Apple Beefs Up Privacy Protections In iOS 7

Apple's newest version of its operating system for mobile devices, unveiled this week, contains new features that could make it harder for ad networks to track consumers.

The privacy features affect app developers that use ad-targeting technology other than Apple's own Advertising Identifier -- a tracking mechanism rolled out last year that lets consumers limit ad targeting.

Among other changes, Apple's iOS 7 restricts developers' ability to track people using Media Access Control addresses, which are permanent identifiers assigned to any device that's capable of connecting to the Web. As of Tuesday, app developers trying to access a MAC address are shown the identical number for all iOS 7 devices, according to Craig Palli, vice president of the mobile app platform Fiksu.

Until recently, many app developers and ad networks that tracked iPhone or iPad users did so using their devices' unique device identifiers -- 40-character alphanumeric strings, comparable to serial numbers. Studies in 2010 and 2011 showed that many of the most popular apps used the unique device identifiers to track iPhone and iPad users.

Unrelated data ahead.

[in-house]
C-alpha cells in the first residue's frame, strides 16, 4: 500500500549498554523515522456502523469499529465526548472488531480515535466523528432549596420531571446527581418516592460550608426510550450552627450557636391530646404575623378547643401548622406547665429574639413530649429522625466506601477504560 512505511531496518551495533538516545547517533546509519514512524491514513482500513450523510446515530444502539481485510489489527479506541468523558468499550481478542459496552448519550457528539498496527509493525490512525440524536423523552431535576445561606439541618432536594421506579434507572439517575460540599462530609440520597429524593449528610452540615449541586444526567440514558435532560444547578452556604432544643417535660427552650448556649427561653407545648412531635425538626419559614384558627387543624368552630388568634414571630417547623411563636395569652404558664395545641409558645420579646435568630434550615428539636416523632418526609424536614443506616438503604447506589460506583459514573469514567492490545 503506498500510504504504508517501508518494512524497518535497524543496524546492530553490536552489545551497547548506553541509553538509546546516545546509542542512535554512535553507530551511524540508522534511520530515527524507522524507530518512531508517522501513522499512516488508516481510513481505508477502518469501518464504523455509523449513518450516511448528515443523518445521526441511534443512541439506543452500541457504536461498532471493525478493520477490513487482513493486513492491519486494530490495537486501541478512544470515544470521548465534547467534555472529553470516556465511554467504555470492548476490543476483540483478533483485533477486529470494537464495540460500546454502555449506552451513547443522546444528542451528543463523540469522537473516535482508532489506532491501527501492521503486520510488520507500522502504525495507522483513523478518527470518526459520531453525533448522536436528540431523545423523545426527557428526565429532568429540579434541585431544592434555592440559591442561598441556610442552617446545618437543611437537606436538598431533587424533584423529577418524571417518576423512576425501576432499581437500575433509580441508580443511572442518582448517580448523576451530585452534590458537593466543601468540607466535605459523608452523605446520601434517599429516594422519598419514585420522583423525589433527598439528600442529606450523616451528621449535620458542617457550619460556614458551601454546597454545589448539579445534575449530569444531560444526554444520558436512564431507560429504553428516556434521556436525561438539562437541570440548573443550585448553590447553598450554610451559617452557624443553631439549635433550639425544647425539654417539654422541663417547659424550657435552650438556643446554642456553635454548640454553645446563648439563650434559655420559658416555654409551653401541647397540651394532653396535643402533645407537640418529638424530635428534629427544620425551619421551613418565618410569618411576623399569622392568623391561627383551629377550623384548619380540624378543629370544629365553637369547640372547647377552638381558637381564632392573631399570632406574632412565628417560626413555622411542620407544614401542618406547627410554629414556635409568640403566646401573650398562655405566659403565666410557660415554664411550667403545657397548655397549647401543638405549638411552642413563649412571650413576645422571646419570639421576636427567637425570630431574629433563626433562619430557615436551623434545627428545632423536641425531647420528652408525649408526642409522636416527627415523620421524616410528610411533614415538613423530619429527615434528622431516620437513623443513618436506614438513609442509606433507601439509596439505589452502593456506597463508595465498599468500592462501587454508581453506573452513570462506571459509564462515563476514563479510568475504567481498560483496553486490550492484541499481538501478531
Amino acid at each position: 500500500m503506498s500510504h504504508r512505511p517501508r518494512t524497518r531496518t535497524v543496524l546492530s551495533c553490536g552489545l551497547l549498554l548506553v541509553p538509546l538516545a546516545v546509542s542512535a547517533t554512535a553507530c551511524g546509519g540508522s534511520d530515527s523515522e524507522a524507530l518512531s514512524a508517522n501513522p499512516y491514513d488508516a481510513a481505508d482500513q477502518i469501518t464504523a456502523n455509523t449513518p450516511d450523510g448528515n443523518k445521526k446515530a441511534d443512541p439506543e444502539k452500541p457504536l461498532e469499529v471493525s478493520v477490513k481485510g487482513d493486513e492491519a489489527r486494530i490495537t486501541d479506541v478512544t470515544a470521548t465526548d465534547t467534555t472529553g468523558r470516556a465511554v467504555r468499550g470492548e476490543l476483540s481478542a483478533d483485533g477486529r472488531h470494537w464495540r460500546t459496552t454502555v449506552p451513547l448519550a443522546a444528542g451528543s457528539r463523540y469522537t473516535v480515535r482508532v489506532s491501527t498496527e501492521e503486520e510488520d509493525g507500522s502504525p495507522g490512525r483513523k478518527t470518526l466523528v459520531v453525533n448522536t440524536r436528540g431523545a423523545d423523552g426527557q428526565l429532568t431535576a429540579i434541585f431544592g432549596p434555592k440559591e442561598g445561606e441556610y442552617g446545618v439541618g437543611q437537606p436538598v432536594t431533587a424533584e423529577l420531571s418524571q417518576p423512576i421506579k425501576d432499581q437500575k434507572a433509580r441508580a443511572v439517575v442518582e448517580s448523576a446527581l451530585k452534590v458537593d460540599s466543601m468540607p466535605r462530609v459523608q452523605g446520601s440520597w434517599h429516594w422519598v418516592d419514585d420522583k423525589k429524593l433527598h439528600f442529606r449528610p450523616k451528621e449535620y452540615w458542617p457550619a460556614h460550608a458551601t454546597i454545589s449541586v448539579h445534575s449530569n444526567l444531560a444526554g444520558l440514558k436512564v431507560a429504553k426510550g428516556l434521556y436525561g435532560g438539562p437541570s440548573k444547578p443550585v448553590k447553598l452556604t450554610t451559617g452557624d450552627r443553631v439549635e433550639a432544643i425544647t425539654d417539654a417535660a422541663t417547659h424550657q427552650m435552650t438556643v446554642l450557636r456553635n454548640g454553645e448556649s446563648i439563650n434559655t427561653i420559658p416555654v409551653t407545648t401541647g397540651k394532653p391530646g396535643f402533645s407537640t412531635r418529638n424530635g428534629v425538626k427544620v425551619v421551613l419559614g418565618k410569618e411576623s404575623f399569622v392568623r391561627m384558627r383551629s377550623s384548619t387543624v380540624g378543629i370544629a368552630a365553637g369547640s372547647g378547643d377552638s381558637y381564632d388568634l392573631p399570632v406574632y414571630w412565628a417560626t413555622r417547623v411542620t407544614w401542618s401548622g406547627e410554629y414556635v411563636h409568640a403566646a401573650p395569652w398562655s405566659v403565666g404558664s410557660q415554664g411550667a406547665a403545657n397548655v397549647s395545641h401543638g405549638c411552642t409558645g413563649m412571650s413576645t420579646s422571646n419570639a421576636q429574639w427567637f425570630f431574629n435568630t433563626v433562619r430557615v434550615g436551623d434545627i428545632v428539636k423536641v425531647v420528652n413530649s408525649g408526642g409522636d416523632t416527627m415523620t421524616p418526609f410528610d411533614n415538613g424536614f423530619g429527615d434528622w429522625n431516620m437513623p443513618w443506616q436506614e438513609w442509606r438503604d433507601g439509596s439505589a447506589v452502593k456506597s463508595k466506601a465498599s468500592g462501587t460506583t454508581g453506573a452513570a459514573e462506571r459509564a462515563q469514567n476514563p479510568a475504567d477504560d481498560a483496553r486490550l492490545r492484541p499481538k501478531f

Two years ago, Apple said it would prase out developers' access to the unique device identifiers. But that move spurred some companies to turn to other tracking technologies, including MAC addresses.

A separate workaround used by app developers and ad networks involved pasteboards, or online clipboards. Apps would store data about devices on a pasteboard, which could be accessed by other app developers. But Apple's latest operating system also limits this ability, according to computer researcher and privacy advocate Jonathan Mayer.

“Until iOS 7, any app could access any clipboard data from any app (if it knew where to look),” Mayer says. “This is the hack they were using to get around deprecation of [unique device identifers]. That hack will be closed with iOS7, because only affiliated apps can see each other's pasteboard.”

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